Citation

Effect of Anchoring in Civil Trials: Do Low-End Anchors and Deliberation Make a Difference?

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Abstract:

The present study attempted to reduce the effects of anchoring on punitive damage awards by including explicit lower limits, as well as by comparing individually decided awards to post-deliberation jury awards. Participants read a trial synopsis, then awarded damages. Deliberation did not reduce the effect of the maximum limit. While the lower limit reduced the effect of the maximum limit for individuals, it did not for groups. When collapsing data across conditions, individual and group awards did not differ. Implementation of lower limits is not yet justified, but continued research using group deliberations is recommended.
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Association:
Name: American Psychology - Law Society
URL:
http://www.ap-ls.org/


Citation:
URL: http://citation.allacademic.com/meta/p399214_index.html
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MLA Citation:

Kimbrough, Christopher. and Devenport, Jennifer. "Effect of Anchoring in Civil Trials: Do Low-End Anchors and Deliberation Make a Difference?" Paper presented at the annual meeting of the American Psychology - Law Society, Westin Bayshore Hotel, Vancouver, BC, Canada, Mar 18, 2010 <Not Available>. 2014-11-28 <http://citation.allacademic.com/meta/p399214_index.html>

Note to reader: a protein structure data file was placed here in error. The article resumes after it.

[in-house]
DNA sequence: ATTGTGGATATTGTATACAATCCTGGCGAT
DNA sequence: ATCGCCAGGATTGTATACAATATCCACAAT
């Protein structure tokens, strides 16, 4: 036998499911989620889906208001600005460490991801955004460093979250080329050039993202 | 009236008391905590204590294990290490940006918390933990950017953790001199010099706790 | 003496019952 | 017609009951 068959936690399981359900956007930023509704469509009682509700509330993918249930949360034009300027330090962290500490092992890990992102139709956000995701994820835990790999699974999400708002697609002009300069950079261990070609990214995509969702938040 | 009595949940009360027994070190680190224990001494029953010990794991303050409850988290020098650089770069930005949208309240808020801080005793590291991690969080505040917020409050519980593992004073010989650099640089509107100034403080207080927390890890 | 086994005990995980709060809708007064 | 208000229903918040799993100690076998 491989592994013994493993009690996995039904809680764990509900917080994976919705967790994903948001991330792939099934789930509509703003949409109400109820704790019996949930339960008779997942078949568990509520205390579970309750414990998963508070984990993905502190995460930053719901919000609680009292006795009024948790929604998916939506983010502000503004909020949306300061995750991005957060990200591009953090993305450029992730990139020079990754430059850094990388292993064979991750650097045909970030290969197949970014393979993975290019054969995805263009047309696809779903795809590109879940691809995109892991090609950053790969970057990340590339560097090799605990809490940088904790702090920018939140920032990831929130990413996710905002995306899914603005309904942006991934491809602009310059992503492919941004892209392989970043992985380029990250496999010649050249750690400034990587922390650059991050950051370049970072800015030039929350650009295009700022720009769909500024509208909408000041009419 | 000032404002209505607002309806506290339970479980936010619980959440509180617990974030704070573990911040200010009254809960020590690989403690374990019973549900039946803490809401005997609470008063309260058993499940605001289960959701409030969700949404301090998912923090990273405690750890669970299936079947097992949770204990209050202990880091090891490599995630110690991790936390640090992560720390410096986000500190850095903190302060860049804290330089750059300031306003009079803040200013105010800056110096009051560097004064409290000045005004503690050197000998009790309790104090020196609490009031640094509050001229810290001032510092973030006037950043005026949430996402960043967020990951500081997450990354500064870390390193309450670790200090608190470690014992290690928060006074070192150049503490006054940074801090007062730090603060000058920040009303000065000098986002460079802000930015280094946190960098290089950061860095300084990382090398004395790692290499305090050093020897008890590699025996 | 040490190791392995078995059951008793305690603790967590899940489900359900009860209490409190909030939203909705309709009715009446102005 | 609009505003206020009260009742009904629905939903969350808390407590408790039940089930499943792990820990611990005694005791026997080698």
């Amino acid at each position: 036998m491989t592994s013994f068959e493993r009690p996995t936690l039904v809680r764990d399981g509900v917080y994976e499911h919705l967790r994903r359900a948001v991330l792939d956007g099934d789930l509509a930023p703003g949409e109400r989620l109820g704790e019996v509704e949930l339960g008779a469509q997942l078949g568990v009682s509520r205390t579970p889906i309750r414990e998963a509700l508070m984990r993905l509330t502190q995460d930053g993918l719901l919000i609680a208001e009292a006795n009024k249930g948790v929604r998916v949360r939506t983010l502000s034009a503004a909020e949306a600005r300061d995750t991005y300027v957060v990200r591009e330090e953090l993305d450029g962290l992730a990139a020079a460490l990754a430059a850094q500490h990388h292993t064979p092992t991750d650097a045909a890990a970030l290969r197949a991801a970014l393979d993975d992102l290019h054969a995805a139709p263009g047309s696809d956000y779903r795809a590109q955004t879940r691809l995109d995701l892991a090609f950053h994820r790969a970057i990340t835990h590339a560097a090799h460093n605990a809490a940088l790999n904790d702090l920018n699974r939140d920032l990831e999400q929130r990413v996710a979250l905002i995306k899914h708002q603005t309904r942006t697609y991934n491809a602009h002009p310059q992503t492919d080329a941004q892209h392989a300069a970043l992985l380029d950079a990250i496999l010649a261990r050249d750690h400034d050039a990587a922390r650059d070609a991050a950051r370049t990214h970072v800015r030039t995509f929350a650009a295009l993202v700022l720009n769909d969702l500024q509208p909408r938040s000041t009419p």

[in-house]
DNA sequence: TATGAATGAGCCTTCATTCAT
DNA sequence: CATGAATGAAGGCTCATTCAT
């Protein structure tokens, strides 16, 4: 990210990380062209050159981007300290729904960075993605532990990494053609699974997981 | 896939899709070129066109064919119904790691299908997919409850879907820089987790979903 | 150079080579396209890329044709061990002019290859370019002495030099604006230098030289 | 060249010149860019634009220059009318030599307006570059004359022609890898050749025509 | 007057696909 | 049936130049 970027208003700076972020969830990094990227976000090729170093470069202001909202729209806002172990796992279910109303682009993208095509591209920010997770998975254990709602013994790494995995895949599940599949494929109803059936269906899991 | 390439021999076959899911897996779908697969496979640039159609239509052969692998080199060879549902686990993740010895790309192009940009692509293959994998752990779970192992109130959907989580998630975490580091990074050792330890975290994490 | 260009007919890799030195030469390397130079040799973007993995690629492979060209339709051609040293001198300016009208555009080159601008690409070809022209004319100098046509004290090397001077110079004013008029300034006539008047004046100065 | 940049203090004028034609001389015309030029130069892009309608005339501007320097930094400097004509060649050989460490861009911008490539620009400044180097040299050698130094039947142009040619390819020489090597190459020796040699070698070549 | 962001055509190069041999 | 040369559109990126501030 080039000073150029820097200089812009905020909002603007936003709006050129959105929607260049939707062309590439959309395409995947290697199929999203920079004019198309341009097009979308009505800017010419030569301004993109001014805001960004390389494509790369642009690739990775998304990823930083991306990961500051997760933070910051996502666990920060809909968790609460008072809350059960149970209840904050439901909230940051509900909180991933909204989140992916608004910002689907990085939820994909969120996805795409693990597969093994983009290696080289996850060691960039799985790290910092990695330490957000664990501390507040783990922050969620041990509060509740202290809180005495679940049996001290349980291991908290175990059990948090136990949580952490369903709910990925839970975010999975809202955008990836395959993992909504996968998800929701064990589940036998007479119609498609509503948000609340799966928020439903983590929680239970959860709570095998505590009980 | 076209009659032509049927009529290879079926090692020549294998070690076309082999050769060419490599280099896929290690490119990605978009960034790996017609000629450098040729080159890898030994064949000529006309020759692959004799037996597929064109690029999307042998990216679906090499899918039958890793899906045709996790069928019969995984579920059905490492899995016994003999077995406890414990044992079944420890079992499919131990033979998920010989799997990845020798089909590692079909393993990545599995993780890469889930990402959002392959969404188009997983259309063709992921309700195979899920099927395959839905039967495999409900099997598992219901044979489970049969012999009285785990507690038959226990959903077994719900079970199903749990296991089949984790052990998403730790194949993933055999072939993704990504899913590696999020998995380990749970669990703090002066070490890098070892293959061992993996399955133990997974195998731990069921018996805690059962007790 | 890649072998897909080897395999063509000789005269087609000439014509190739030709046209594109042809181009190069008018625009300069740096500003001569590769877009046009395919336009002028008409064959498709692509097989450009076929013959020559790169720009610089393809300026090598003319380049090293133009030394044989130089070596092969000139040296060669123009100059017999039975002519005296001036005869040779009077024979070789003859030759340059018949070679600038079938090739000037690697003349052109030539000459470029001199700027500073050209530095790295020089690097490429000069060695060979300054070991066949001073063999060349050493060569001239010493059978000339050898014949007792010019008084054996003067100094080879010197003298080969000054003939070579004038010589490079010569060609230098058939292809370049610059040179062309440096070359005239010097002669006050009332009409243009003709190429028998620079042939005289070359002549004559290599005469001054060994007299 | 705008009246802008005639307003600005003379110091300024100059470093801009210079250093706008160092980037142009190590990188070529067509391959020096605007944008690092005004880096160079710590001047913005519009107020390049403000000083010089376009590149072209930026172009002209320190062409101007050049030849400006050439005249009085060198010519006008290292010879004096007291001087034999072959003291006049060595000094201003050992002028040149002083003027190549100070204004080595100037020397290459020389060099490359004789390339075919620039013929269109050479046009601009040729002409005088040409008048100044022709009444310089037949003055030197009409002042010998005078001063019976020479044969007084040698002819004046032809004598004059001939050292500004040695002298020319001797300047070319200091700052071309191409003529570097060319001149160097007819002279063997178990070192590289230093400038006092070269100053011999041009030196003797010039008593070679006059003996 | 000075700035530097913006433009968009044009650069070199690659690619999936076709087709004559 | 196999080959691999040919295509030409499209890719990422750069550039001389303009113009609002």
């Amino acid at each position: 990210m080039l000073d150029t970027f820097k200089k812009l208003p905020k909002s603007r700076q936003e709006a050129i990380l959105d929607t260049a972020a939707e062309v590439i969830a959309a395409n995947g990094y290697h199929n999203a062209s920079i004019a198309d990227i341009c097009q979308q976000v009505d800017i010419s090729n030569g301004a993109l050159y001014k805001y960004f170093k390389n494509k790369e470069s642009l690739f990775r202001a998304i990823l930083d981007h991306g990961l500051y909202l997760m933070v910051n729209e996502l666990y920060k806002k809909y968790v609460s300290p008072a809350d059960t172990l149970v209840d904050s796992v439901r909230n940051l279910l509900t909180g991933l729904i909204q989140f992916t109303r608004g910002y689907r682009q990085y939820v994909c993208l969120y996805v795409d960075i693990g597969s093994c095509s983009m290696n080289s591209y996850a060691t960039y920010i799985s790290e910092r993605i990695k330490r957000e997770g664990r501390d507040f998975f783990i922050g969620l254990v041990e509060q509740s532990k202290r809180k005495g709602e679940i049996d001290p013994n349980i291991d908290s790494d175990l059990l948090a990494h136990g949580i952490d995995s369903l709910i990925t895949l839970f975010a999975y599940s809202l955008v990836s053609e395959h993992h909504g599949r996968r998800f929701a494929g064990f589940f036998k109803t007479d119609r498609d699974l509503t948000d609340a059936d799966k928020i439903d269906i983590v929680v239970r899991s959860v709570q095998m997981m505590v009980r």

APA Citation:

Kimbrough, C. D. and Devenport, J. , 2010-03-18 "Effect of Anchoring in Civil Trials: Do Low-End Anchors and Deliberation Make a Difference?" Paper presented at the annual meeting of the American Psychology - Law Society, Westin Bayshore Hotel, Vancouver, BC, Canada <Not Available>. 2014-11-28 from http://citation.allacademic.com/meta/p399214_index.html

Publication Type: Conference Paper/Unpublished Manuscript
Review Method: Peer Reviewed
Abstract: The present study attempted to reduce the effects of anchoring on punitive damage awards by including explicit lower limits, as well as by comparing individually decided awards to post-deliberation jury awards. Participants read a trial synopsis, then awarded damages. Deliberation did not reduce the effect of the maximum limit. While the lower limit reduced the effect of the maximum limit for individuals, it did not for groups. When collapsing data across conditions, individual and group awards did not differ. Implementation of lower limits is not yet justified, but continued research using group deliberations is recommended.


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